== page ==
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Courtyard Homes: Passive-Solar Design for Sought-After Northern Sun

With inner city space at a premium and an overall reduction in yard size across the board, the idea of the courtyard home has become increasingly popular  – and with good reason. Offering a secluded and private open space, internal courtyards not only encourage more time spent outdoors but have a raft of passive-solar design benefits that can make your home more comfortable and cost efficient.

Aesthetically, courtyards are a wonderful way to bring sunlight, warmth and greenery to your interior spaces, while making your home lighter and more airy. With the addition of large operable glass doors, interior courtyards can enhance the indoor/outdoor flow which is great if space is tight and at a premium.

The appeal

From central courtyards that you build your house around, to pocket-sized gardens that are strategically placed, inner courtyards have the potential to flood the interior of your home with natural light while creating a stunning aesthetic. For those of us who want to escape the crowd and have a desire to relax away from the prying eyes of neighbours, these courtyards are a haven from the hustle and bustle of modern life and lend a certain tranquility to homes. Most of the things that occur in a backyard – growing vegetables, outdoor entertaining, watching the kids play – can just as easily take place in these spaces if planned properly. And if you are looking for a low maintenance space that you can keep looking good all year round, these courtyards might be just what you’re after.

Harnessing northern sunlight

In Australian cities, where most often the climate requires us to warm our houses in winter and cool them in summer, a courtyard home offers many advantages over the typical home; the capture of additional northern sun being one of the most important. For those interested in passive-solar design, capturing and using the light from a low winter sun is the one of the tenets of sustainable building. To do this, floor to ceiling windows and glass doors can be employed, allowing the limited light and warmth to be dispersed throughout the house and captured by more dense materials such as brick, concrete and even water. Indeed, any material with a high thermal mass will effectively absorb available heat and return it to the atmosphere later, moderating the heat of the entire house in the process.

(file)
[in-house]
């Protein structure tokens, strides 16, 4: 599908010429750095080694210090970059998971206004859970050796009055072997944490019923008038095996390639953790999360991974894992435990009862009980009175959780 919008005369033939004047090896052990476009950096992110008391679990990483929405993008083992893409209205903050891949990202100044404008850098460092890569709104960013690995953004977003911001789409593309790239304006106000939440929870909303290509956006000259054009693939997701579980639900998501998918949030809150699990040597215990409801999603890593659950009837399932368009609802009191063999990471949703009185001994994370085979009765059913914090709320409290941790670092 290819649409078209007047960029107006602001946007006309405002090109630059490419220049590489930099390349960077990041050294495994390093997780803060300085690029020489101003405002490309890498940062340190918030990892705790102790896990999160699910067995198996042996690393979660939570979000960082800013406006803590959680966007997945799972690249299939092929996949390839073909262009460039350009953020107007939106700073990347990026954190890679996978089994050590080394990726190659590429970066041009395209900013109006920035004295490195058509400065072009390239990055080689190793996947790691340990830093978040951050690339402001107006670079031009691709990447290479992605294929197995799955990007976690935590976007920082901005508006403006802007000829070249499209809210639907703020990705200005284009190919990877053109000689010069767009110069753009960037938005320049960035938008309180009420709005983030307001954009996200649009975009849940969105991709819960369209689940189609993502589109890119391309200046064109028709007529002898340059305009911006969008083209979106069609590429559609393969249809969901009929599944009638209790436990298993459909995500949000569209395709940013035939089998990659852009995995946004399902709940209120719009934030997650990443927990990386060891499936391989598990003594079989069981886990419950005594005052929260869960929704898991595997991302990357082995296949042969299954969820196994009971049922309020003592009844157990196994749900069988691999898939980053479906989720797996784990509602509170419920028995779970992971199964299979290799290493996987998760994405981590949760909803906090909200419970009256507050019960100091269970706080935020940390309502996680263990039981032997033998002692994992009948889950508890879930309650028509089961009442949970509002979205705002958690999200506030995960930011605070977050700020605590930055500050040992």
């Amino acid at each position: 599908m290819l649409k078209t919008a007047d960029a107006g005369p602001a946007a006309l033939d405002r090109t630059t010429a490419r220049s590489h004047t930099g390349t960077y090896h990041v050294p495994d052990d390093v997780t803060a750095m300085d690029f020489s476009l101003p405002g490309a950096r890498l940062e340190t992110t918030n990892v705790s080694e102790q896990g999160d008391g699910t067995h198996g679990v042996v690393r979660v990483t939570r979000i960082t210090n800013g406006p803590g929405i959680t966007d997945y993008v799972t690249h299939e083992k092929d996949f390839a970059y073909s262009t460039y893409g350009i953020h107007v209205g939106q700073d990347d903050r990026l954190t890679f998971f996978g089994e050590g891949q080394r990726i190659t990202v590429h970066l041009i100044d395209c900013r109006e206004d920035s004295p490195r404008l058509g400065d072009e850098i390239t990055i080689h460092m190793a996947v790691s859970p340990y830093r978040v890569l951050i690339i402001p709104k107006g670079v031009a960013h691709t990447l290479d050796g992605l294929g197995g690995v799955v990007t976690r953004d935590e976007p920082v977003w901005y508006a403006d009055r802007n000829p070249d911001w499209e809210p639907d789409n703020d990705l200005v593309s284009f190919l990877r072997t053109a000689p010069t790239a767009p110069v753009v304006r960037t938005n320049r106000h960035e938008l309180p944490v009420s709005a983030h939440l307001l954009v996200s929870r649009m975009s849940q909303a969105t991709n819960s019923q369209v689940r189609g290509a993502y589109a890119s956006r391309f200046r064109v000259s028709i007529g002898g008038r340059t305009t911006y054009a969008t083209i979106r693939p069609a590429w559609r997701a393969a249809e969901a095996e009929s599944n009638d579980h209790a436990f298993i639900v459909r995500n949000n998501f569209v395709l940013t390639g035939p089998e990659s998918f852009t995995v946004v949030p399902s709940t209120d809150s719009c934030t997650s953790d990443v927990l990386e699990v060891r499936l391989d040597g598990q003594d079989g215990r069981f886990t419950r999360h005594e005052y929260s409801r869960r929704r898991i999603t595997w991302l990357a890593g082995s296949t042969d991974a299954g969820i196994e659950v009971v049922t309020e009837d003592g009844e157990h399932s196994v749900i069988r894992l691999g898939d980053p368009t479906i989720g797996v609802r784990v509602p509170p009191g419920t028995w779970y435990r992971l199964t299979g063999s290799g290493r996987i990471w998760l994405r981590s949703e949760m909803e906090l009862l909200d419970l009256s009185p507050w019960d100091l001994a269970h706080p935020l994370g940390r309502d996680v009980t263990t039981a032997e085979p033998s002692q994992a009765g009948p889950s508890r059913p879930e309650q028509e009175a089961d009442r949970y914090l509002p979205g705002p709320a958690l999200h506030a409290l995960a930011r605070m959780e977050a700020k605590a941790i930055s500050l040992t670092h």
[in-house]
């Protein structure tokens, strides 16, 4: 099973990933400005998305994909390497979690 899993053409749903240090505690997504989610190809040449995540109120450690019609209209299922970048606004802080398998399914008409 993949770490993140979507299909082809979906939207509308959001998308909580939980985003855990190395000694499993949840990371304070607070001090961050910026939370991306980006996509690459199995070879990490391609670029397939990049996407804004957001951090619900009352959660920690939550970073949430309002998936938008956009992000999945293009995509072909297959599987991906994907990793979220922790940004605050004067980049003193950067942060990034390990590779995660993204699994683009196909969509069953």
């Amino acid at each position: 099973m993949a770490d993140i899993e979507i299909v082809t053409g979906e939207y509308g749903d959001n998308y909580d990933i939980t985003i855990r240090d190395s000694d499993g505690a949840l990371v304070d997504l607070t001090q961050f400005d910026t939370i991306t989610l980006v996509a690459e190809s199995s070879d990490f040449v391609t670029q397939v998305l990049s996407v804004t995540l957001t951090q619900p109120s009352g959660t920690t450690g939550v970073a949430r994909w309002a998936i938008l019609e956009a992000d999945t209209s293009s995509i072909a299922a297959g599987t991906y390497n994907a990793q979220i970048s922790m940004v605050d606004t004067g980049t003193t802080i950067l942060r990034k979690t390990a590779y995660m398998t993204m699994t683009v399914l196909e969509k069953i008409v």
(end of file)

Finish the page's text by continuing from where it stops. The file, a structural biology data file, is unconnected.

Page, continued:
Modular extension on a traditional home in Melbourne

Shading

While light and heat gain are crucial in winter, so too is shading in summer. And though many people have eaves that block high sun and allow low sun to pass through the house, additional thought must be given to shading around a courtyard. One great idea is to plant deciduous trees and creepers in your courtyard to protect glass areas and dense materials in summer while not obstructing the sun during winter. In addition, and especially in warmer climates, some thought should be given to retractable shade sails. Even flexible formats that allow internal living spaces to expand and contract around the courtyard can give the house a more ecological sense of adaptation and response.

 

Ventilation

After directing and using sunlight appropriately, the use of airflow tends to be the most important consideration in passive-solar design due to its ability to move heat, cool areas and create that sense of breathability in a home. With sliding doors and multi-format windows, internal courtyards can bring an abundance of fresh air that can be drawn by high and low level louvre windows that are carefully added throughout the home. This will not only produce highly effective cross ventilation that improves air quality but gives a family much greater control over heating and cooling. Indeed, when designed properly, a courtyard can be 15 degrees lower on one end from another due to the breeze created.

Rainfall

With most of your courtyard being open to the elements it is also very important to consider how your area will disperse and remove water. Both drainage and irrigation is a hugely important consideration given Australian conditions; how your materials, soils and plants react to everything from a light drizzle to a downpour being of consequence.

 

To discuss your project plans and whether integrating a courtyard is the best option for your site, please contact a member of our friendly team.

2019-07-19T09:46:28+00:00 July 19th, 2019|Architecture, Design, Sustainability|